There are probably dozens of ways your print and online vehicles can work together but here are two that we know work well
Imagine for a second that you are a corporate communicator in a large organization, and you have two primary vehicles at your disposal: a monthly print publication, and a section on the intranet devoted to communication.
Your boss comes to you with two stories, and tells you to cover each one. Here they are:
1. Bring your daughter to work day. Dozens of employees brought their little girls to work, and your boss thinks it’s worth some coverage.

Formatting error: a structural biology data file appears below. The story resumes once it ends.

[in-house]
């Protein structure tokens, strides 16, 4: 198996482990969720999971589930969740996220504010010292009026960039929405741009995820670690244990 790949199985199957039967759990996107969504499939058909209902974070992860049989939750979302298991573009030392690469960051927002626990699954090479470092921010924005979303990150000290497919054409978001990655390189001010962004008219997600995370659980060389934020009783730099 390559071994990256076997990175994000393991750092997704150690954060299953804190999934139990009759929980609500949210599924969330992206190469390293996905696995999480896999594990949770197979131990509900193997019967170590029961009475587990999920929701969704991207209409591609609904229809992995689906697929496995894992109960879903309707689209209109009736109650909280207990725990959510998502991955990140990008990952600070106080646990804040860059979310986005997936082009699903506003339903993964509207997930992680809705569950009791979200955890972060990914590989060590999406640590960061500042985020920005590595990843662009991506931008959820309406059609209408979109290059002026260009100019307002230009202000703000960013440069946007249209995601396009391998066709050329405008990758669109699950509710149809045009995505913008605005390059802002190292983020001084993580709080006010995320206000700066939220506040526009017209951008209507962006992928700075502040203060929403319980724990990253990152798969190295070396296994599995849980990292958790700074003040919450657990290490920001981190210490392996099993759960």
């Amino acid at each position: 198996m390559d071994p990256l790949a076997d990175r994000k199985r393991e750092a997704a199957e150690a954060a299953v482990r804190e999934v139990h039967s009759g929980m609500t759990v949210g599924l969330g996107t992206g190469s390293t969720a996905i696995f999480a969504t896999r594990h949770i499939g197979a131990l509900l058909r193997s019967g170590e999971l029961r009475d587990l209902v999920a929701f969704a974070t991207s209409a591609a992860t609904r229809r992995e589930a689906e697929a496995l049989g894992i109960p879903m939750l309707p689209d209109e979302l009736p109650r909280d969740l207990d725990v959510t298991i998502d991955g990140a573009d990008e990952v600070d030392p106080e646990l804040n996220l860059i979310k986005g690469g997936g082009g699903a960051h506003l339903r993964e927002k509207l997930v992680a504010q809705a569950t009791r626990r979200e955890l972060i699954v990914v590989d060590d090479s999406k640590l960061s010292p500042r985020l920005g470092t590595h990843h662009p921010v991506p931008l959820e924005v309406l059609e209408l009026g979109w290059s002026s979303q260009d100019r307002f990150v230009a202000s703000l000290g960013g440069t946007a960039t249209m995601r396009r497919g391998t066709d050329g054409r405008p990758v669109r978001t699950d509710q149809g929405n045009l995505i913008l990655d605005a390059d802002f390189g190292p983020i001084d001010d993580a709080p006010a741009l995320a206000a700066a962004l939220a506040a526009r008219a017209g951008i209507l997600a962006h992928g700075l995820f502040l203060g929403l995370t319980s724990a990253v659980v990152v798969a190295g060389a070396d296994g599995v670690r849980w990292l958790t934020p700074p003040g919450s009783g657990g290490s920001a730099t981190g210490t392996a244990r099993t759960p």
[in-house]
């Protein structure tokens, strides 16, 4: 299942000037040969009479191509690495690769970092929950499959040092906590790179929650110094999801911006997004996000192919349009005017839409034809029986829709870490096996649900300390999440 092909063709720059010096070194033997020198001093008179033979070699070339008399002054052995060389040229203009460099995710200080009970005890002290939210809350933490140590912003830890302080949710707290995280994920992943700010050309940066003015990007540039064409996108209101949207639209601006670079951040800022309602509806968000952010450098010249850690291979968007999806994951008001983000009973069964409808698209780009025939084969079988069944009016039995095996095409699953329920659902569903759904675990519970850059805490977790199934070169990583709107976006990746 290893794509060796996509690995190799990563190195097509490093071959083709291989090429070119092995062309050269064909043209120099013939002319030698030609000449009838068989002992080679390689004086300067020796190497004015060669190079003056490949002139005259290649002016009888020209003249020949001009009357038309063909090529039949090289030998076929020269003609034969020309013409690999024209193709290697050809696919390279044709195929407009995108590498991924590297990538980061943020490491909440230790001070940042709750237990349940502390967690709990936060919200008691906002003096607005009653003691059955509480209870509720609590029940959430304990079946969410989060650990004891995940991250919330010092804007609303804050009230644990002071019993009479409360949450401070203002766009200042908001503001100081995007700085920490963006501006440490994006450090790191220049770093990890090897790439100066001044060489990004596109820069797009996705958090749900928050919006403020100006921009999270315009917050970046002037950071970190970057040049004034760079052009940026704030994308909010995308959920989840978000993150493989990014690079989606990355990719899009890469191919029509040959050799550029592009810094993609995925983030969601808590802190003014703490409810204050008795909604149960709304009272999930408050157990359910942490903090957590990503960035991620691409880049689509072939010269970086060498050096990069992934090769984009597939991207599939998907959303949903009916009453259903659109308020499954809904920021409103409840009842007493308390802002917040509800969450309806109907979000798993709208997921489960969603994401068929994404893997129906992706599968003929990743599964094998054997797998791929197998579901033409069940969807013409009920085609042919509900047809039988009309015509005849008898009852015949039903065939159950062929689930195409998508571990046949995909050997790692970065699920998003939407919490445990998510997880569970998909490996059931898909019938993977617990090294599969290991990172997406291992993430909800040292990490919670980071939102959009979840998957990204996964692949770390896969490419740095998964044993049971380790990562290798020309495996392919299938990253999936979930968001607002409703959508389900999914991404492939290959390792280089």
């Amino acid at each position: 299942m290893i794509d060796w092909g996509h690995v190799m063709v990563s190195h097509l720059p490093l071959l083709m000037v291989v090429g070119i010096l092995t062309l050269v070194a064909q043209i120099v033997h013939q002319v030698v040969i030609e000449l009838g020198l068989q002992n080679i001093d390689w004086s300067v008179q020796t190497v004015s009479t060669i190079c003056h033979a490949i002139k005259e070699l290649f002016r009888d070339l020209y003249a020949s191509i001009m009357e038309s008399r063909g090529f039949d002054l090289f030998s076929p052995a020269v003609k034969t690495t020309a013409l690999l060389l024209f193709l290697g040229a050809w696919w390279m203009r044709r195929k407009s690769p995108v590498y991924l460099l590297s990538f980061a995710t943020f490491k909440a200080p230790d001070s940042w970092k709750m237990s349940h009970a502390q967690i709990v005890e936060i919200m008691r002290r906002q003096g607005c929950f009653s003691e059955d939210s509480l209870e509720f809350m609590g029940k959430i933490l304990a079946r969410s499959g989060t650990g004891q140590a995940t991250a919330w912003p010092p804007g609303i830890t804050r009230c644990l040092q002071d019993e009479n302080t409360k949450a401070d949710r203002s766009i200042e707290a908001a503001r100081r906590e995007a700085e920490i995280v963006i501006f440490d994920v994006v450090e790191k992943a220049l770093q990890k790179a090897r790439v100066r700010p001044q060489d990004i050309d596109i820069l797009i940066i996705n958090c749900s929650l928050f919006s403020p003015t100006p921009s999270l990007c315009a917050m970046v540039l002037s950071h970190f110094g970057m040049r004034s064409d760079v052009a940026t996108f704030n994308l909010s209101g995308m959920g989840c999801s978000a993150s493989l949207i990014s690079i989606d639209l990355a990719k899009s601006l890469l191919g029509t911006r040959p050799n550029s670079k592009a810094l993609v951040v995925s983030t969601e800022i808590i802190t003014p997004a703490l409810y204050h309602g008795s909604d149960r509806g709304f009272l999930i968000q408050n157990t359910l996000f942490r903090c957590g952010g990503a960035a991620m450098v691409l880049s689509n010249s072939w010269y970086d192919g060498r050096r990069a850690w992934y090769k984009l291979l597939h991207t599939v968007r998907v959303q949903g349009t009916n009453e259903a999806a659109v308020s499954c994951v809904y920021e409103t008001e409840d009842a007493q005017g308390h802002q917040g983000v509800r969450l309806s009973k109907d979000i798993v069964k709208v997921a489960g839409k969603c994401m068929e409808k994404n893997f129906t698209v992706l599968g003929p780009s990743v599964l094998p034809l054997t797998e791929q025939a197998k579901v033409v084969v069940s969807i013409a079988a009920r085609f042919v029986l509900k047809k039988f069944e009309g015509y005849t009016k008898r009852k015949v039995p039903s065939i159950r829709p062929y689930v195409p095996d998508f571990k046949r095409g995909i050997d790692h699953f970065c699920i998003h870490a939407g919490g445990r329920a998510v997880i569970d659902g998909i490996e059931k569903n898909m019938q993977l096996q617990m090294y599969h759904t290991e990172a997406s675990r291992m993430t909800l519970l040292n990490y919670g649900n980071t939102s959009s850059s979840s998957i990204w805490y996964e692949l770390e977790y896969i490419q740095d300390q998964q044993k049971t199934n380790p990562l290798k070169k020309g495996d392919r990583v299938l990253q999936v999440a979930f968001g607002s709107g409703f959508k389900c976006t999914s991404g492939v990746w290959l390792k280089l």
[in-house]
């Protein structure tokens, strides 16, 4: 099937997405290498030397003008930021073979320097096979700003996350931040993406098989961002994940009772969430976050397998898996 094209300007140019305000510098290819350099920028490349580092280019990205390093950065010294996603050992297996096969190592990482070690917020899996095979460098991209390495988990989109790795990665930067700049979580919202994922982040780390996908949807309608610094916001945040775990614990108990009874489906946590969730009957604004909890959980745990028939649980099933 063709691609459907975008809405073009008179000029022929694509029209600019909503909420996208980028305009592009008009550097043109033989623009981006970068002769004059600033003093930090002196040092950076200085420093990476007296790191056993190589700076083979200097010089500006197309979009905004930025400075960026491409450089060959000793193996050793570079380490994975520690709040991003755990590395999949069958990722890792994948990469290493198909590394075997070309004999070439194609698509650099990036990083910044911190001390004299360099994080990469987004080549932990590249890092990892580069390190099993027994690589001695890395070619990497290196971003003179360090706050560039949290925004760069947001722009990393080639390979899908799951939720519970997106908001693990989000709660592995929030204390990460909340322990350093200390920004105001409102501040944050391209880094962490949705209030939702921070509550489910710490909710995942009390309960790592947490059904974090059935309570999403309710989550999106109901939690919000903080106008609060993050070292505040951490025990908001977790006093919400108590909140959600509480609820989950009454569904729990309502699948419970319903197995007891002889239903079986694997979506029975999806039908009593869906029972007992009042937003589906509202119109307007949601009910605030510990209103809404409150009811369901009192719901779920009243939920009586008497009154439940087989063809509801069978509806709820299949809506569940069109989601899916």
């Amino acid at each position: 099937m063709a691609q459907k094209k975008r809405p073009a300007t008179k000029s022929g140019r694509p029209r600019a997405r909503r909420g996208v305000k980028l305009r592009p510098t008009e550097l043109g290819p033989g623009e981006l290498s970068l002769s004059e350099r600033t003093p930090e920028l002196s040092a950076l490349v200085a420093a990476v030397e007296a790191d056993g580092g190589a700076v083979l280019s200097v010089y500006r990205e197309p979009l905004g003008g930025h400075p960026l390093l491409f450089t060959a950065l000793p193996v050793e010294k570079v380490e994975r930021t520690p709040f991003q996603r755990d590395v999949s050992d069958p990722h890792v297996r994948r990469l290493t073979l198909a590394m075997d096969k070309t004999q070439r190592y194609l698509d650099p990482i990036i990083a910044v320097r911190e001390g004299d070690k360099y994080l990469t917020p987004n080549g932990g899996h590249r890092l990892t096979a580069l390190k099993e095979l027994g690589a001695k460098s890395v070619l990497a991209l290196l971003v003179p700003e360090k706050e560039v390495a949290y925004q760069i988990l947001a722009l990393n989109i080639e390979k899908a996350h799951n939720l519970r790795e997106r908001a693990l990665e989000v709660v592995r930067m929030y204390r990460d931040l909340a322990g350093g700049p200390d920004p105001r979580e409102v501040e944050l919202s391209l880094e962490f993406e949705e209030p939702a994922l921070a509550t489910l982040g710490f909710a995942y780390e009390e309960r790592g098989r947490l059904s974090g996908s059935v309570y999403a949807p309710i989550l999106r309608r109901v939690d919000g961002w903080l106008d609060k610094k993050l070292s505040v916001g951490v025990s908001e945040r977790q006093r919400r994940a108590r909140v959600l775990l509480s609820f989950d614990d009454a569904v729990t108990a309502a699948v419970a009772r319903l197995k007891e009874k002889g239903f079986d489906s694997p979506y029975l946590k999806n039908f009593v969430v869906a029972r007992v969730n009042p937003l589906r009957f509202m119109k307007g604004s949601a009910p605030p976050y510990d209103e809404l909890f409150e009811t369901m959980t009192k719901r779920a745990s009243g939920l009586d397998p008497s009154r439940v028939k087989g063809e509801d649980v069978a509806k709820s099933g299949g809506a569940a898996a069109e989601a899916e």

2. The company’s conversion to something called “SAP,” which stands for Systems, Applications and Processes. This is a very complicated initiative that is going to scare a lot of employees. Your job will be to educate employees about what it is, and what they need to do about it.
Two very different stories, obviously. But you need to cover them both, and you only have your two vehicles to work with. You could handle both the same way—run a print story, put some additional materials online, hope you don’t repeat too much of the same material, or be sure to repeat much of the same material in the hopes that somebody sees it in at least one of the vehicles.